Museum guards are often unobtrusive presences. Visitors peering at paintings and scoping out sculptures may hardly notice them at their posts. But they notice a lot. They hear gallery-goers scoffing at pieces they think a kid could create. They see people weeping in front of works that move them. And they spend more time around art than almost anyone. We spoke to pros at five local museums to learn about their work—and about their favorite works of art.
Institute of Contemporary Art
Boston-born artist Liz Deschenes’ Green Screen #4 captures something that’s on camera all the time, but rarely seen. “I like that she’s making what is usually invisible visible to us,” says gallery supervisor Tom Maio. Simultaneously image and sculpture, the 15-foot-long photograph was acquired by the Institute of Contemporary Art in 2016, the year the ICA presented the first midcareer survey of Deschenes’ work—an exhibit that led to a favorite moment from Maio’s six years in the galleries.
“There was this group of visitors, maybe early 30s,” Maio recalls. “A lot of Deschenes’ work is squares of color, to put it very simply. And they were just kind of laughing.” But a member of the group broke off; Maio offered her some background about the art, and she asked questions in return. “It was a good conversation. Then I saw this visitor walk away, find her group and share what I shared. And I saw that group walk back into the exhibition. I saw them slow down and really look at the work.”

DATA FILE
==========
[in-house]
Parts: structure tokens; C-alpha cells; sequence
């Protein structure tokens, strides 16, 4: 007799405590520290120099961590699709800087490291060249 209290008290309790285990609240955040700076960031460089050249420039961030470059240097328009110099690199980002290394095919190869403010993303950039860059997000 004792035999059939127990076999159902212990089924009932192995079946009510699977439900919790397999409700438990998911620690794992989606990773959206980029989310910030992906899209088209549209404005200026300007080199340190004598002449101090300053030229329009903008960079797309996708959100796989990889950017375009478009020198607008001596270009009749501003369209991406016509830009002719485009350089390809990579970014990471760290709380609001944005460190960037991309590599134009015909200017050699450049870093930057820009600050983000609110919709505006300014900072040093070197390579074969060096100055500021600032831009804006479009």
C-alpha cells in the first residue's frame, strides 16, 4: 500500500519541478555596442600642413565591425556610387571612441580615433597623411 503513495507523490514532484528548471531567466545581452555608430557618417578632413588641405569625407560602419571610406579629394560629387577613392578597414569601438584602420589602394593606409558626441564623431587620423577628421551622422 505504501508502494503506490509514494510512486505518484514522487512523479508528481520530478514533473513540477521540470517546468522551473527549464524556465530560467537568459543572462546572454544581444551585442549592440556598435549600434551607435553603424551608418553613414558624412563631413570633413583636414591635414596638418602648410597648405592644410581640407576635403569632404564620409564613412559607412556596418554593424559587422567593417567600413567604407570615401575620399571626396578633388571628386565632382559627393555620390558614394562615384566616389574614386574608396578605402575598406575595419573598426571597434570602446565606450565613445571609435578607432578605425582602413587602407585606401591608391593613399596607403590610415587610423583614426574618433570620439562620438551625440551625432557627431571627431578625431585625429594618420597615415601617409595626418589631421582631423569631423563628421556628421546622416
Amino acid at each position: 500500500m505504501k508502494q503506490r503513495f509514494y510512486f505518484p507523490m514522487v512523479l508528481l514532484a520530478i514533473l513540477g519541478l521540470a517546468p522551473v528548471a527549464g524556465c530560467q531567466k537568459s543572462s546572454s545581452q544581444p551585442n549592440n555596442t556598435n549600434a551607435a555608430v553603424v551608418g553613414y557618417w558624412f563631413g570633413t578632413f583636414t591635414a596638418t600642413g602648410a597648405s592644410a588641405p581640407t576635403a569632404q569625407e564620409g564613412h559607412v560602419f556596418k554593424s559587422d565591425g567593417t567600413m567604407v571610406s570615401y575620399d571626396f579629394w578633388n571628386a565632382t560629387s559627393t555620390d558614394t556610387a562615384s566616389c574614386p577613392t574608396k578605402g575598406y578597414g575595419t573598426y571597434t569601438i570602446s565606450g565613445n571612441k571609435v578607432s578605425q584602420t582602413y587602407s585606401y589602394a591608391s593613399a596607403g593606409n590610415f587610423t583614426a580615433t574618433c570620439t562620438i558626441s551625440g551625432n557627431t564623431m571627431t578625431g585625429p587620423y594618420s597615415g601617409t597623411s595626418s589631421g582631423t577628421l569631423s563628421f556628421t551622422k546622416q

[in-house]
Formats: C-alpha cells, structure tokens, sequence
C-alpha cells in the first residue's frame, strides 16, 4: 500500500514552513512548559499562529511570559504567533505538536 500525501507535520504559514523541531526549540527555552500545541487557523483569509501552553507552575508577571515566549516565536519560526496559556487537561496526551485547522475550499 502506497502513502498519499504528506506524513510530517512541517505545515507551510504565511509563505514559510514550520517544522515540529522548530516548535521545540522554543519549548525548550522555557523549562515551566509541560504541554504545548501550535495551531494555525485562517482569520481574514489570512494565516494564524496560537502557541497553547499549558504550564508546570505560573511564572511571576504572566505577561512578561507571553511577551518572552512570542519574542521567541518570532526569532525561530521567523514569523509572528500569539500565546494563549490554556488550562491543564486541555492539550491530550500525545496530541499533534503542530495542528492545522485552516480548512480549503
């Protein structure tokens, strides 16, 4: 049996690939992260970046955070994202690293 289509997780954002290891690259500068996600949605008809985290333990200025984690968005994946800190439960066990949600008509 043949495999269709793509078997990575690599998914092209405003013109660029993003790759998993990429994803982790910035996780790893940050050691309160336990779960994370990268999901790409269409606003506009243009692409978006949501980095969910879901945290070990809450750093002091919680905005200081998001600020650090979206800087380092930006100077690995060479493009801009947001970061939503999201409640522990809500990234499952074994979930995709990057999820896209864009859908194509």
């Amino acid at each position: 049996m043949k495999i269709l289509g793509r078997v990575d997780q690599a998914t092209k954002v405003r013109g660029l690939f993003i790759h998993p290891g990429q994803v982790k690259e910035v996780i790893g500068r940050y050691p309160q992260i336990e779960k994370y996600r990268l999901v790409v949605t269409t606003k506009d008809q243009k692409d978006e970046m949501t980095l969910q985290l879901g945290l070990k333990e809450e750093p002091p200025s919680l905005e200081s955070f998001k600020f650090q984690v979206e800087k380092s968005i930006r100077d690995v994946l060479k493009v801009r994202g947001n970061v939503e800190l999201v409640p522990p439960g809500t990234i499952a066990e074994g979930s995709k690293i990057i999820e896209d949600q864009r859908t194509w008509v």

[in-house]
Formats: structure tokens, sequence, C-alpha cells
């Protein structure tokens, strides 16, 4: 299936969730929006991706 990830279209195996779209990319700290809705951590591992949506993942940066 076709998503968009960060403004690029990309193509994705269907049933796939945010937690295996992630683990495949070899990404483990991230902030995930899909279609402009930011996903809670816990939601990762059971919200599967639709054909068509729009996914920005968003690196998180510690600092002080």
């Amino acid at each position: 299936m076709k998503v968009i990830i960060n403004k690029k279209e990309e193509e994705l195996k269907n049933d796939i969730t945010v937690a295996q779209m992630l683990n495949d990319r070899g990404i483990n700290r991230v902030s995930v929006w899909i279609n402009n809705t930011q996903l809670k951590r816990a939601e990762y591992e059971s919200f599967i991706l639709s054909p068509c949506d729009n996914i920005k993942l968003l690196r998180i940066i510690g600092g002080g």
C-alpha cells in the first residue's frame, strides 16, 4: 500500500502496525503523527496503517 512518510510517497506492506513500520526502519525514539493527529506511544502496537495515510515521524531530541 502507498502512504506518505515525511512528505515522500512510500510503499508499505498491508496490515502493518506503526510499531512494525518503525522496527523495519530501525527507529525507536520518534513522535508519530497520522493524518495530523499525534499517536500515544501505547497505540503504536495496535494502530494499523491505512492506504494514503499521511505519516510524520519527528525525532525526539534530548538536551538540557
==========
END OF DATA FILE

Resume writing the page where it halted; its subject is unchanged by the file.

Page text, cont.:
A performance artist who’s worked with materials such as plastic vampire fangs and gold-painted pizza, Maio understands that contemporary art isn’t always easy to “get” right away. That’s one reason the visitor assistants who safeguard the ICA’s art also act as educators, giving 15-minute pop-up talks, leading art-themed story times for tots and having impromptu conversations in the galleries. “A lot of people we interact with have never been to a contemporary art museum,” Maio says. “I want those people to visit and feel safe and comfortable asking questions, because we’re so happy to talk to them.”
Harvard Art Museums
Harvard Art Museums’ Wertheim gallery is filled with masterpieces, including Maggie Cedarstrom’s favorite: Henri Matisse’s 1910 oil painting Geraniums. “It’s in the most popular room, but it’s not the first thing people notice—they always go straight to the Van Gogh or the Picasso,” she says. The small still-life hangs in a corner, dwarfed by its neighbor, Renoir’s voluptuous Seated Bather. But for Cedarstrom, its beauty belies its size. “Matisse is just my dude. He’s a very joyful painter.”